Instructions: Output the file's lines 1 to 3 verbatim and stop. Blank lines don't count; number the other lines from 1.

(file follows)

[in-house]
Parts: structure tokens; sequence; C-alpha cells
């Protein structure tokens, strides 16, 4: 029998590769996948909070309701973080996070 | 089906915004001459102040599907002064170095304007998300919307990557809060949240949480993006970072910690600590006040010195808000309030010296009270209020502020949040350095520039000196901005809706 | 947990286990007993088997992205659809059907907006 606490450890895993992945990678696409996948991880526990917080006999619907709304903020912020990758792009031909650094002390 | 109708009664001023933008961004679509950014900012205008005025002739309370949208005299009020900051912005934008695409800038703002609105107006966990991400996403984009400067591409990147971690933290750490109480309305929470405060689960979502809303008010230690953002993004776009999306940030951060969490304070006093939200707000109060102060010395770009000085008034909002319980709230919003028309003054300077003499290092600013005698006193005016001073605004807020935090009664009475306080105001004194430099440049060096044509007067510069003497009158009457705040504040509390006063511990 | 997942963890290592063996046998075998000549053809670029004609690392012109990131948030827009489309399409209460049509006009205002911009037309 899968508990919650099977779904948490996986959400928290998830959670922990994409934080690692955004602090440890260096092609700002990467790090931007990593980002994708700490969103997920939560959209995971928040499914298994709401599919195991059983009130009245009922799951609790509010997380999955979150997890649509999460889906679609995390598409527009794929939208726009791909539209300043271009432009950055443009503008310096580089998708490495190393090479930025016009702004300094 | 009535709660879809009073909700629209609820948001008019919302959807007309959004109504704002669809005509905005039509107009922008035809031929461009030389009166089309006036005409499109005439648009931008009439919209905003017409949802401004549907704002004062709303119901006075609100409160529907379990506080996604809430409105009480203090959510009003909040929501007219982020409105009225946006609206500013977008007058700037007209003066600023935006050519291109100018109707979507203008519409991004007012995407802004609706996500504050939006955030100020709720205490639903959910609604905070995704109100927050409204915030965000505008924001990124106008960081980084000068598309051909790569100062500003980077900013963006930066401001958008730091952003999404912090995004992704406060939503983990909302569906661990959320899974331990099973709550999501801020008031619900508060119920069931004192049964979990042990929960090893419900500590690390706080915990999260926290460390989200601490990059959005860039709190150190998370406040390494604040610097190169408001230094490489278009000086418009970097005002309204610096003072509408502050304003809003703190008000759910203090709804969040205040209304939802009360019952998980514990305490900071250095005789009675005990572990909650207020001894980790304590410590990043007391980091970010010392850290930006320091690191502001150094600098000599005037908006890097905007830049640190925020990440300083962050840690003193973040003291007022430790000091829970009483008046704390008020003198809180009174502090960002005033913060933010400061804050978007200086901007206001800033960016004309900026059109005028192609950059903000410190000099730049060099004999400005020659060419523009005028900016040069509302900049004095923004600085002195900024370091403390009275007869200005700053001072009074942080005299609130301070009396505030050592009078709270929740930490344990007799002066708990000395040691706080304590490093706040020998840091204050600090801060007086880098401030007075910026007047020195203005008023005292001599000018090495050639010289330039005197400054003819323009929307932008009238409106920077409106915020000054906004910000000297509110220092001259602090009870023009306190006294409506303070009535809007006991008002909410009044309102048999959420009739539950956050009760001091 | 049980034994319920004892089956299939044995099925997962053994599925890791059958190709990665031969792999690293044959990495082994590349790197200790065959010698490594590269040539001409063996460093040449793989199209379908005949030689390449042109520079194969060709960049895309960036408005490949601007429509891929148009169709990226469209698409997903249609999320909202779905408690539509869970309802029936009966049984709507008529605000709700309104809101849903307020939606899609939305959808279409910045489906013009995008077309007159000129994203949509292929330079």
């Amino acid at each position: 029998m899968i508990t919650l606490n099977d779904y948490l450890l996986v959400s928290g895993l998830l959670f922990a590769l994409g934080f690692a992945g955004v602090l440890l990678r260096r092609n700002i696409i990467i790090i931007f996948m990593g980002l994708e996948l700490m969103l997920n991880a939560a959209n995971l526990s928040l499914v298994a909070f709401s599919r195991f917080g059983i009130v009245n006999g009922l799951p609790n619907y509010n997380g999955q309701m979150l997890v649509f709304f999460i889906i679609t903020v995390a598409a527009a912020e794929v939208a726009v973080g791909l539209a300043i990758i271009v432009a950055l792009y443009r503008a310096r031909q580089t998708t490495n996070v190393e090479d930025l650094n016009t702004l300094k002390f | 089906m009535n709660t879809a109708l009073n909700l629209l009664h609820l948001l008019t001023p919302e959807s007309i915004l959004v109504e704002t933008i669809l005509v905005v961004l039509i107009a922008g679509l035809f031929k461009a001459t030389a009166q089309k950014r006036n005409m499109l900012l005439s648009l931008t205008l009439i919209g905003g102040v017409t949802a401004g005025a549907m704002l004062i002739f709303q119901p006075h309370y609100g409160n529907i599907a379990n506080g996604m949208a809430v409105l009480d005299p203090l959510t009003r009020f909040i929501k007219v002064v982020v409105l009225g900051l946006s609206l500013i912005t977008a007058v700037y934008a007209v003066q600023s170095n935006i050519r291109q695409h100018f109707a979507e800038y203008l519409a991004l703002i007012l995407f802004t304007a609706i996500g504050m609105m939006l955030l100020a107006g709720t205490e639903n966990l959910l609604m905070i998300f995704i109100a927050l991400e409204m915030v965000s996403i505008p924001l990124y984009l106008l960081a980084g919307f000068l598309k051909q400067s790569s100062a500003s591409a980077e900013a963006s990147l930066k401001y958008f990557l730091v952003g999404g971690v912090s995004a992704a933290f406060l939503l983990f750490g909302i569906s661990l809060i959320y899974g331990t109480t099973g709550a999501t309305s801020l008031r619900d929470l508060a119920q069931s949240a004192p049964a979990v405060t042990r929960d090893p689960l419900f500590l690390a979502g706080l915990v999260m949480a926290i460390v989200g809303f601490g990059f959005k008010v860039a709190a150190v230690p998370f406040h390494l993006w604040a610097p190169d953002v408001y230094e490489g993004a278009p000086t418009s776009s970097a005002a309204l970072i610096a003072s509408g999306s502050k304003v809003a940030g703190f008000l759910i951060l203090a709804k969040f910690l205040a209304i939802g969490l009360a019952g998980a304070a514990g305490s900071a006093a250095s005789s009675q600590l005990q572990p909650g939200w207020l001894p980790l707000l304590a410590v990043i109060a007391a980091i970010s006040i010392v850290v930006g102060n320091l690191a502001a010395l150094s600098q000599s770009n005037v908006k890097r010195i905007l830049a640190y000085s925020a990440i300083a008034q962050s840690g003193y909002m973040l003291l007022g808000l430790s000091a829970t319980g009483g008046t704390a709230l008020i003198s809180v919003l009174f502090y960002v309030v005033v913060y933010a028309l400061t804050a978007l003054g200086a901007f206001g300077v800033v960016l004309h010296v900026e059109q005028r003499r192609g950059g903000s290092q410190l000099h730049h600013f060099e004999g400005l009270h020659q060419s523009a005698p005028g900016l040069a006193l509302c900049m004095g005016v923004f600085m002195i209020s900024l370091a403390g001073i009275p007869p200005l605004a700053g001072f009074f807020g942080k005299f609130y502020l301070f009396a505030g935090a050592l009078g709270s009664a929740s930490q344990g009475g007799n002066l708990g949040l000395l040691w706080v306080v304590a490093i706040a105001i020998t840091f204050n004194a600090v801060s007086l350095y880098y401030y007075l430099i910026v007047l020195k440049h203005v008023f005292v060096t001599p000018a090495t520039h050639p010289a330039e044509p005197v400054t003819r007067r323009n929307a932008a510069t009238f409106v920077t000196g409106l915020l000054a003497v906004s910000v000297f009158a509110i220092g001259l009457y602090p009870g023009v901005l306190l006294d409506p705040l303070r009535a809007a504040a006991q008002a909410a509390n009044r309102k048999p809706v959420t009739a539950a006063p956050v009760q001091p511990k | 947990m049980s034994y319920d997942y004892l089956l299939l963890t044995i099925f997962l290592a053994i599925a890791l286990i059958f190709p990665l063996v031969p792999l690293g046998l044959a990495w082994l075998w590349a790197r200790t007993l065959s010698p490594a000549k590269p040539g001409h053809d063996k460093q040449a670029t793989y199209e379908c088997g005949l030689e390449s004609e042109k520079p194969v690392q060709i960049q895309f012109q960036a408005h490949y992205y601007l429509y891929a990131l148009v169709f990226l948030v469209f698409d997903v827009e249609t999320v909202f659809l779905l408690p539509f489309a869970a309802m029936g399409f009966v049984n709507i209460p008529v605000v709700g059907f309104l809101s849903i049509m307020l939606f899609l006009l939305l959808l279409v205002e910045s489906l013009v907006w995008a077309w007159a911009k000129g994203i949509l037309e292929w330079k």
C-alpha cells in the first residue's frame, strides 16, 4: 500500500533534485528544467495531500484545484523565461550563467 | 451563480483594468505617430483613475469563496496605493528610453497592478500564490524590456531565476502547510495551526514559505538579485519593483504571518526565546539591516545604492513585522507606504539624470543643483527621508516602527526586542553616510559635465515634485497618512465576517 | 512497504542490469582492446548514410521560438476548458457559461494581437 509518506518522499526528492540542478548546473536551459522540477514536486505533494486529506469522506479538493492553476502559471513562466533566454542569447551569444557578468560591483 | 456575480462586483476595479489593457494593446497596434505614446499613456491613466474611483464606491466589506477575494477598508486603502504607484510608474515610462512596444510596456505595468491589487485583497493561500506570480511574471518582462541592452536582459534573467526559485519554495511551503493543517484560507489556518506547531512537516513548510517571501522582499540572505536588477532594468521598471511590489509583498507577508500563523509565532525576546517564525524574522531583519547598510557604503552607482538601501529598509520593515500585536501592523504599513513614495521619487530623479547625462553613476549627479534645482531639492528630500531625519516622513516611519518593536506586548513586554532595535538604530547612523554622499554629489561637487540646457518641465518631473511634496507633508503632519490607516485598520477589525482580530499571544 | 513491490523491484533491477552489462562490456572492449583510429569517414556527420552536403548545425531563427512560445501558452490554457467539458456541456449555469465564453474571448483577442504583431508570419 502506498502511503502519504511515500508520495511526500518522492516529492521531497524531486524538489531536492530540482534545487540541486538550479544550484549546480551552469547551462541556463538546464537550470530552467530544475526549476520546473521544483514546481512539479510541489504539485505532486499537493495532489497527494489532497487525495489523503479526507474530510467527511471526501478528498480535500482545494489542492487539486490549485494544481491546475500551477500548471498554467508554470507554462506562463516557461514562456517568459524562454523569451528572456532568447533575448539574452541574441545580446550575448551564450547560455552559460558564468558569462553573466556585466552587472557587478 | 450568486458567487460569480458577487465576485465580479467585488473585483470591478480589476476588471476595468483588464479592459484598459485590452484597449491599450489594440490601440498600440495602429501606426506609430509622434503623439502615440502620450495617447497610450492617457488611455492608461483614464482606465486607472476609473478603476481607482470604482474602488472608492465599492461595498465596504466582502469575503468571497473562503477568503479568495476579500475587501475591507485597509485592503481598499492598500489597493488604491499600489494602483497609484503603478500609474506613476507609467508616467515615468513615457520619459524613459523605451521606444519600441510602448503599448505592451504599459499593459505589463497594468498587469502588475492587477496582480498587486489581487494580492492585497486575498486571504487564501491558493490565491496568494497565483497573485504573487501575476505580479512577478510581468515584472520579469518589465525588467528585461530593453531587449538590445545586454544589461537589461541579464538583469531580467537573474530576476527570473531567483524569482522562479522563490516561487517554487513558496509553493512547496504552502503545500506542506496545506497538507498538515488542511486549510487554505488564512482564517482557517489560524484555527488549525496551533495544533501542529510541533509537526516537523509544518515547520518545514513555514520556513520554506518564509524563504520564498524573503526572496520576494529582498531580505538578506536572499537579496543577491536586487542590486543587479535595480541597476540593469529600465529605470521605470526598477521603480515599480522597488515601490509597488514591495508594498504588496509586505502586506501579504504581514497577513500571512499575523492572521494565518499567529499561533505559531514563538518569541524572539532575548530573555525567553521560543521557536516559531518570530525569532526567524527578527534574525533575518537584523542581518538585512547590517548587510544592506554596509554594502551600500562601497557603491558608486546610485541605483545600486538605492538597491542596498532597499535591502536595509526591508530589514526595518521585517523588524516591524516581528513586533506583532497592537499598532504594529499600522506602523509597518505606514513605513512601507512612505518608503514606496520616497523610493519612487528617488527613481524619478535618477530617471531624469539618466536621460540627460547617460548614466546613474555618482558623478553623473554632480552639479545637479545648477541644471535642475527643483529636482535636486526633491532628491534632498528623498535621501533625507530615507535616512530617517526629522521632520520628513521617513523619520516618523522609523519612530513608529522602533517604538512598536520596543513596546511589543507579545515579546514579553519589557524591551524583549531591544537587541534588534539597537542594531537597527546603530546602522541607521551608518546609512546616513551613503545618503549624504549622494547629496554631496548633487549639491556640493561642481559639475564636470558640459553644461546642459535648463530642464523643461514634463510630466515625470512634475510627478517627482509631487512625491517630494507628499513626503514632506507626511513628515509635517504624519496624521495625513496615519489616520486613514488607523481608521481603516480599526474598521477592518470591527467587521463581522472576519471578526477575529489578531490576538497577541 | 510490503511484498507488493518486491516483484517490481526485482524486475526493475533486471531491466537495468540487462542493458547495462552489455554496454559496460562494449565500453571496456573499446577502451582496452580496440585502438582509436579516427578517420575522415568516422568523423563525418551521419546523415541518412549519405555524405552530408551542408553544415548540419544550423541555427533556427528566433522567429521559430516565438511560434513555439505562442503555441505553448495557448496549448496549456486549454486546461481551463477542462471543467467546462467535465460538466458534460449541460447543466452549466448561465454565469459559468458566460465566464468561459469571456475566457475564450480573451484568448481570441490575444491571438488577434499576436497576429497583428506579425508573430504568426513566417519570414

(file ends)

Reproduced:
[in-house]
Parts: structure tokens; sequence; C-alpha cells
């Protein structure tokens, strides 16, 4: 029998590769996948909070309701973080996070 | 089906915004001459102040599907002064170095304007998300919307990557809060949240949480993006970072910690600590006040010195808000309030010296009270209020502020949040350095520039000196901005809706 | 947990286990007993088997992205659809059907907006 606490450890895993992945990678696409996948991880526990917080006999619907709304903020912020990758792009031909650094002390 | 109708009664001023933008961004679509950014900012205008005025002739309370949208005299009020900051912005934008695409800038703002609105107006966990991400996403984009400067591409990147971690933290750490109480309305929470405060689960979502809303008010230690953002993004776009999306940030951060969490304070006093939200707000109060102060010395770009000085008034909002319980709230919003028309003054300077003499290092600013005698006193005016001073605004807020935090009664009475306080105001004194430099440049060096044509007067510069003497009158009457705040504040509390006063511990 | 997942963890290592063996046998075998000549053809670029004609690392012109990131948030827009489309399409209460049509006009205002911009037309 899968508990919650099977779904948490996986959400928290998830959670922990994409934080690692955004602090440890260096092609700002990467790090931007990593980002994708700490969103997920939560959209995971928040499914298994709401599919195991059983009130009245009922799951609790509010997380999955979150997890649509999460889906679609995390598409527009794929939208726009791909539209300043271009432009950055443009503008310096580089998708490495190393090479930025016009702004300094 | 009535709660879809009073909700629209609820948001008019919302959807007309959004109504704002669809005509905005039509107009922008035809031929461009030389009166089309006036005409499109005439648009931008009439919209905003017409949802401004549907704002004062709303119901006075609100409160529907379990506080996604809430409105009480203090959510009003909040929501007219982020409105009225946006609206500013977008007058700037007209003066600023935006050519291109100018109707979507203008519409991004007012995407802004609706996500504050939006955030100020709720205490639903959910609604905070995704109100927050409204915030965000505008924001990124106008960081980084000068598309051909790569100062500003980077900013963006930066401001958008730091952003999404912090995004992704406060939503983990909302569906661990959320899974331990099973709550999501801020008031619900508060119920069931004192049964979990042990929960090893419900500590690390706080915990999260926290460390989200601490990059959005860039709190150190998370406040390494604040610097190169408001230094490489278009000086418009970097005002309204610096003072509408502050304003809003703190008000759910203090709804969040205040209304939802009360019952998980514990305490900071250095005789009675005990572990909650207020001894980790304590410590990043007391980091970010010392850290930006320091690191502001150094600098000599005037908006890097905007830049640190925020990440300083962050840690003193973040003291007022430790000091829970009483008046704390008020003198809180009174502090960002005033913060933010400061804050978007200086901007206001800033960016004309900026059109005028192609950059903000410190000099730049060099004999400005020659060419523009005028900016040069509302900049004095923004600085002195900024370091403390009275007869200005700053001072009074942080005299609130301070009396505030050592009078709270929740930490344990007799002066708990000395040691706080304590490093706040020998840091204050600090801060007086880098401030007075910026007047020195203005008023005292001599000018090495050639010289330039005197400054003819323009929307932008009238409106920077409106915020000054906004910000000297509110220092001259602090009870023009306190006294409506303070009535809007006991008002909410009044309102048999959420009739539950956050009760001091 | 049980034994319920004892089956299939044995099925997962053994599925890791059958190709990665031969792999690293044959990495082994590349790197200790065959010698490594590269040539001409063996460093040449793989199209379908005949030689390449042109520079194969060709960049895309960036408005490949601007429509891929148009169709990226469209698409997903249609999320909202779905408690539509869970309802029936009966049984709507008529605000709700309104809101849903307020939606899609939305959808279409910045489906013009995008077309007159000129994203949509292929330079």